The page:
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Drug Treatment Fact Sheet
Get More Facts About The Drug War

GORSKI-CENAPS Web Publications
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Published On: <DATE>          Updated On: August 07, 2001
© Terence T. Gorski, 2001

Terry Gorski and Other Members of the GORSKI-CENAPS Team Are Available To Train & Consult On Areas Related To Addiction & Mental Health
Gorski - CENAPS, 17900 Dixie Hwy, Homewood, IL 60430, 708-799-5000 www.tgorski.com, www.cenaps.com, www.relapse.org 

  1. Treatment is 10 times more cost effective than interdiction in reducing the use of cocaine in the United States.

    Source: Rydell, C.P. & Everingham, S.S., Controlling Cocaine, Prepared for the Office of National Drug Control Policy and the United States Army (Santa Monica, CA: Drug Policy Research Center, RAND Corporation, 1994).

  2. A study by the RAND Corporation found that every additional dollar invested in substance abuse treatment saves taxpayers $7.46 in societal costs.

    Source: Rydell, C.P. & Everingham, S.S., Controlling Cocaine, Prepared for the Office of National Drug Control Policy and the United States Army (Santa Monica, CA: Drug Policy Research Center, RAND Corporation, 1994), p. xvi.

  3. The RAND Corporation study found that additional domestic law enforcement efforts cost 15 times as much as treatment to achieve the same reduction in societal costs.

    Source: Rydell, C.P. & Everingham, S.S., Controlling Cocaine, Prepared for the Office of National Drug Control Policy and the United States Army (Santa Monica, CA: Drug Policy Research Center, RAND Corporation, 1994), p. xvi.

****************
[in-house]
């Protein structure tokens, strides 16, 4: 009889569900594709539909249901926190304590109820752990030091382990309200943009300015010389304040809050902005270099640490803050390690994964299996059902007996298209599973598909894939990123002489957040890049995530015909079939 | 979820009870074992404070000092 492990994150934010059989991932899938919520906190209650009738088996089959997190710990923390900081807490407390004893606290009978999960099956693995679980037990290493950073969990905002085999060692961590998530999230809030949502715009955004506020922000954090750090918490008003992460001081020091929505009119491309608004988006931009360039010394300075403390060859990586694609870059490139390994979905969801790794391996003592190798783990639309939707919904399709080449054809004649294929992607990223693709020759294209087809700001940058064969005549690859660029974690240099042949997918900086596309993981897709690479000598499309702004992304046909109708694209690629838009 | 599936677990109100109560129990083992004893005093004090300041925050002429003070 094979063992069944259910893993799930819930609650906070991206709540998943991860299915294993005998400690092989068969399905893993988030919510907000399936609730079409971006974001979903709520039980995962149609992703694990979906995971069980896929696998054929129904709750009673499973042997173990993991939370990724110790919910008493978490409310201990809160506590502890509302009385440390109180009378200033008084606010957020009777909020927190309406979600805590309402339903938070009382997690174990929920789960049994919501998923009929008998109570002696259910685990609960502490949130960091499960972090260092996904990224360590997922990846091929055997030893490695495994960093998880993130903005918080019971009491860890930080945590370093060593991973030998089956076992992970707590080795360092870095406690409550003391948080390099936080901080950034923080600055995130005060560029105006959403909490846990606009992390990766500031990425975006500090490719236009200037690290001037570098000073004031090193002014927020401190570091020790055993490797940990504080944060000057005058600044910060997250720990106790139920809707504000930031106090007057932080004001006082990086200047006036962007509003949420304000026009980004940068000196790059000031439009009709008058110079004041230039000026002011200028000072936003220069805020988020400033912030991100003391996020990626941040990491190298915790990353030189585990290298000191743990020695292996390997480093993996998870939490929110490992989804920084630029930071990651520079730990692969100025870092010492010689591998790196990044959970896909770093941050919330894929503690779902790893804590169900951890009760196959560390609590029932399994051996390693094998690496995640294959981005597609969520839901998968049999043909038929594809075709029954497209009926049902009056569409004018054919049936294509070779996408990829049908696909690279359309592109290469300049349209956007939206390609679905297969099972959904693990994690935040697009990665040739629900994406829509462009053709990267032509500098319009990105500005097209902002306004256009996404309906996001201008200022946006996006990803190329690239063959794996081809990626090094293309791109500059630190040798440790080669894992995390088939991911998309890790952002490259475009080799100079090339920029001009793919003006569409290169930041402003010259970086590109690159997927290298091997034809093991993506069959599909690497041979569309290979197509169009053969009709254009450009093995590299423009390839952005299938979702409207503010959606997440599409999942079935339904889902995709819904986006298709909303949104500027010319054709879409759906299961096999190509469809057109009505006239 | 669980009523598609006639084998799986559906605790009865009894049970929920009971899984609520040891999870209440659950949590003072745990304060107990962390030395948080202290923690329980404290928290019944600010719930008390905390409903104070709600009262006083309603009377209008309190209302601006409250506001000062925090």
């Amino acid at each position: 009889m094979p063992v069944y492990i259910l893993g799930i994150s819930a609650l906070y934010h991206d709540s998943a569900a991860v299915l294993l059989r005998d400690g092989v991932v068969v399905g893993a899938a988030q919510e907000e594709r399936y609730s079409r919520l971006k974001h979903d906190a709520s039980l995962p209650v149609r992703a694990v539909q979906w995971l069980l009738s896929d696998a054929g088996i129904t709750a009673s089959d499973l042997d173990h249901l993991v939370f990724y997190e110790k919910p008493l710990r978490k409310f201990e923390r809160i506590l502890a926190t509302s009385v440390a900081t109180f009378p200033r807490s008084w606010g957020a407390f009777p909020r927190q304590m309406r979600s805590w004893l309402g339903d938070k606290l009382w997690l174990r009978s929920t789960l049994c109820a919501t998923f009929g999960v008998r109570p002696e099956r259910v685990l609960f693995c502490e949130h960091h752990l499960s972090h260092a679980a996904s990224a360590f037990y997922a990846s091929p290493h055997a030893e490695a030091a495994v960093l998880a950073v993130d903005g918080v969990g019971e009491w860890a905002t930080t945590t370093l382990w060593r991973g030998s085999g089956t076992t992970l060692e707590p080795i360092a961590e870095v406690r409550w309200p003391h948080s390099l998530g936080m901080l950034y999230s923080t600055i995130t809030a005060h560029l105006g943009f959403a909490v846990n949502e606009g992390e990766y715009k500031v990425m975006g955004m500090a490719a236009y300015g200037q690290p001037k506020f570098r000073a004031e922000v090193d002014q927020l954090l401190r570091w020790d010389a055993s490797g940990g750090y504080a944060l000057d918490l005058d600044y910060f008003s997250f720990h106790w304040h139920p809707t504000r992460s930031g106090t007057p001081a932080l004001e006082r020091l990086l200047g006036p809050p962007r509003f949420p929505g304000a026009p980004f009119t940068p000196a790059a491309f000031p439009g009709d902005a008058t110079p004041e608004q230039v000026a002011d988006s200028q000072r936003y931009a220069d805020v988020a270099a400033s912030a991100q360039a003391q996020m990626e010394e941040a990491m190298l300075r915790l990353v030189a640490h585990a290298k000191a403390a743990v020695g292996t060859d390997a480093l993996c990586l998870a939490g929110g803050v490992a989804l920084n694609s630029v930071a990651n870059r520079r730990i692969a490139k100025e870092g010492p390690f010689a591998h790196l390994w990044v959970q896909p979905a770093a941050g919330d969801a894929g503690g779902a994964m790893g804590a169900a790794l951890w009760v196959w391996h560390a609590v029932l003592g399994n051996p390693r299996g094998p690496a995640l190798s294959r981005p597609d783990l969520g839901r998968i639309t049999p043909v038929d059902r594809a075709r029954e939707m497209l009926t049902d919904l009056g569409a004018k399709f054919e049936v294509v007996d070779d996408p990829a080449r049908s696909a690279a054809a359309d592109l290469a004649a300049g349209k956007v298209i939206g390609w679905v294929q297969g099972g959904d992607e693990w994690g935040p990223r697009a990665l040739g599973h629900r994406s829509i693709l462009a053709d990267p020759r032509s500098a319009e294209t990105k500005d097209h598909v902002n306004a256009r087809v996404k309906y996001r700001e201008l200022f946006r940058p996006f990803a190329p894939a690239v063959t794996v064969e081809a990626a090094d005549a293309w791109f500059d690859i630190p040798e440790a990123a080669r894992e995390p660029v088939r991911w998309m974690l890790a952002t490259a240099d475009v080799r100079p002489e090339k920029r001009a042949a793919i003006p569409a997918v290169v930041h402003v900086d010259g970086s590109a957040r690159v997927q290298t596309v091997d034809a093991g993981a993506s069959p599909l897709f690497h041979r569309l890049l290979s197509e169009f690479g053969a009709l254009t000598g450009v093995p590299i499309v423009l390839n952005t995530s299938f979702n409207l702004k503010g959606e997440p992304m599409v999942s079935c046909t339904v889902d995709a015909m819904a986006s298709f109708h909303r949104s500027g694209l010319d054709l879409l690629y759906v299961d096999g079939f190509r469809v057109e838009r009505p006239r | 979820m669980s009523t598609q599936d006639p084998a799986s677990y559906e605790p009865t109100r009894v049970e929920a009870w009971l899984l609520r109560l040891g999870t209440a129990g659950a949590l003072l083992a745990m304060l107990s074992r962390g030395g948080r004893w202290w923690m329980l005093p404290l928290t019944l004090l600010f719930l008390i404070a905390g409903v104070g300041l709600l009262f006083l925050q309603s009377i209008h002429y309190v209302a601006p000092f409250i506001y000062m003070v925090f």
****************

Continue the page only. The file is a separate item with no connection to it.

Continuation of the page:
4. When analyzing options to reduce societal costs of cocaine use RAND found the following relationship:

    For every additional $1.00 Spent On:

    Societal Benefits Are:

    Source-Country Control

    A LOSS of 85 cents

    Interdiction

    A LOSS of 68 cents

    Domestic Enforcement

    A LOSS of 48 cents

    Treatment

    A GAIN of $7.46


    Note: Societal costs include crime, violence and loss of productivity, etc.

    Source: Rydell, C.P. & Everingham, S.S., Controlling Cocaine, Prepared for the Office of National Drug Control Policy and the United States Army (Santa Monica, CA: Drug Policy Research Center, RAND Corporation, 1994), p. xvii.

  5. In 1996, voters in Arizona passed an initiative which mandated drug treatment instead of prison for non-violent drug offenders. At the end of the first year of implementation, Arizona's Supreme Court issued a report which found:
    A) Arizona taxpayers saved $2.6 million in one year;
    B) 77.5% of drug possession probationers tested negative for drug use after the program;
    The Court stated, "The Drug Medicalization, Prevention and Control Act of 1996 has allowed the judicial branch to build an effective probation model to treat and supervise substance abusing offenders... resulting in safer communities and more substance abusing probationers in recovery."